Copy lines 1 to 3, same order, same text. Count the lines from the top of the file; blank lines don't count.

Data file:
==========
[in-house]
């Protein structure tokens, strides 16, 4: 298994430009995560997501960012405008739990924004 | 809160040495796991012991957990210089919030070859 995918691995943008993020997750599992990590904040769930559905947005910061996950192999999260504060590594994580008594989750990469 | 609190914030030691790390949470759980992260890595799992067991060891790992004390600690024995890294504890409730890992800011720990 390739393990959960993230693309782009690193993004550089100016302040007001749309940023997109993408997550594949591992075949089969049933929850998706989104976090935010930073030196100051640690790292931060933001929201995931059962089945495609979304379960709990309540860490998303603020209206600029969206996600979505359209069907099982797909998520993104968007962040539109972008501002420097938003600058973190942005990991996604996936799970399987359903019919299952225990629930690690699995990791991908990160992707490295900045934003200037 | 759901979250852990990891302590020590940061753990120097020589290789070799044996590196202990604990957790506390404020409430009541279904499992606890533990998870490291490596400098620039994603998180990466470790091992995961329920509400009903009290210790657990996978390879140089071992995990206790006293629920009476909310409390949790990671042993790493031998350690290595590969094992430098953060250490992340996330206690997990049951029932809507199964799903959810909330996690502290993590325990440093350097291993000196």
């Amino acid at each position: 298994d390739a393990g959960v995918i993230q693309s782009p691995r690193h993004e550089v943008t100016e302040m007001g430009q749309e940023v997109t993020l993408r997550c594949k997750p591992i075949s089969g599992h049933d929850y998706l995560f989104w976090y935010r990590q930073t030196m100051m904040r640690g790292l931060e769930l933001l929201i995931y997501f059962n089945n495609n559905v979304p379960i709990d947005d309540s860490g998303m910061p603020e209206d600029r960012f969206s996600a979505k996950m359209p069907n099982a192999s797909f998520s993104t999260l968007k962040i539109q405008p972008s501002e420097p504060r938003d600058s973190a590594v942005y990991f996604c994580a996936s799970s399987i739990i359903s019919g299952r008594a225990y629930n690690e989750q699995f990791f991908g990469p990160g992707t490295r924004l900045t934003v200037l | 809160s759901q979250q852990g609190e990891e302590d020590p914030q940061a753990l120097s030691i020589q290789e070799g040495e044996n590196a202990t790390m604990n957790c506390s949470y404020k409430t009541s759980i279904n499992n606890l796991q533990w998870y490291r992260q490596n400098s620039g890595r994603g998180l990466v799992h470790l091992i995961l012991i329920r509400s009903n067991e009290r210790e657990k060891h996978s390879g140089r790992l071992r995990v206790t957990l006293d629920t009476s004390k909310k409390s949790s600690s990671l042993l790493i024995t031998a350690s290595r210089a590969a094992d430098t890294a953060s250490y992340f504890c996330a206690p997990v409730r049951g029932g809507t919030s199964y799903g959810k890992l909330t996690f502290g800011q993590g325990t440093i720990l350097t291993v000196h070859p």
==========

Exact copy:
[in-house]
């Protein structure tokens, strides 16, 4: 298994430009995560997501960012405008739990924004 | 809160040495796991012991957990210089919030070859 995918691995943008993020997750599992990590904040769930559905947005910061996950192999999260504060590594994580008594989750990469 | 609190914030030691790390949470759980992260890595799992067991060891790992004390600690024995890294504890409730890992800011720990 390739393990959960993230693309782009690193993004550089100016302040007001749309940023997109993408997550594949591992075949089969049933929850998706989104976090935010930073030196100051640690790292931060933001929201995931059962089945495609979304379960709990309540860490998303603020209206600029969206996600979505359209069907099982797909998520993104968007962040539109972008501002420097938003600058973190942005990991996604996936799970399987359903019919299952225990629930690690699995990791991908990160992707490295900045934003200037 | 759901979250852990990891302590020590940061753990120097020589290789070799044996590196202990604990957790506390404020409430009541279904499992606890533990998870490291490596400098620039994603998180990466470790091992995961329920509400009903009290210790657990996978390879140089071992995990206790006293629920009476909310409390949790990671042993790493031998350690290595590969094992430098953060250490992340996330206690997990049951029932809507199964799903959810909330996690502290993590325990440093350097291993000196």
């Amino acid at each position: 298994d390739a393990g959960v995918i993230q693309s782009p691995r690193h993004e550089v943008t100016e302040m007001g430009q749309e940023v997109t993020l993408r997550c594949k997750p591992i075949s089969g599992h049933d929850y998706l995560f989104w976090y935010r990590q930073t030196m100051m904040r640690g790292l931060e769930l933001l929201i995931y997501f059962n089945n495609n559905v979304p379960i709990d947005d309540s860490g998303m910061p603020e209206d600029r960012f969206s996600a979505k996950m359209p069907n099982a192999s797909f998520s993104t999260l968007k962040i539109q405008p972008s501002e420097p504060r938003d600058s973190a590594v942005y990991f996604c994580a996936s799970s399987i739990i359903s019919g299952r008594a225990y629930n690690e989750q699995f990791f991908g990469p990160g992707t490295r924004l900045t934003v200037l | 809160s759901q979250q852990g609190e990891e302590d020590p914030q940061a753990l120097s030691i020589q290789e070799g040495e044996n590196a202990t790390m604990n957790c506390s949470y404020k409430t009541s759980i279904n499992n606890l796991q533990w998870y490291r992260q490596n400098s620039g890595r994603g998180l990466v799992h470790l091992i995961l012991i329920r509400s009903n067991e009290r210790e657990k060891h996978s390879g140089r790992l071992r995990v206790t957990l006293d629920t009476s004390k909310k409390s949790s600690s990671l042993l790493i024995t031998a350690s290595r210089a590969a094992d430098t890294a953060s250490y992340f504890c996330a206690p997990v409730r049951g029932g809507t919030s199964y799903g959810k890992l909330t996690f502290g800011q993590g325990t440093i720990l350097t291993v000196h070859p």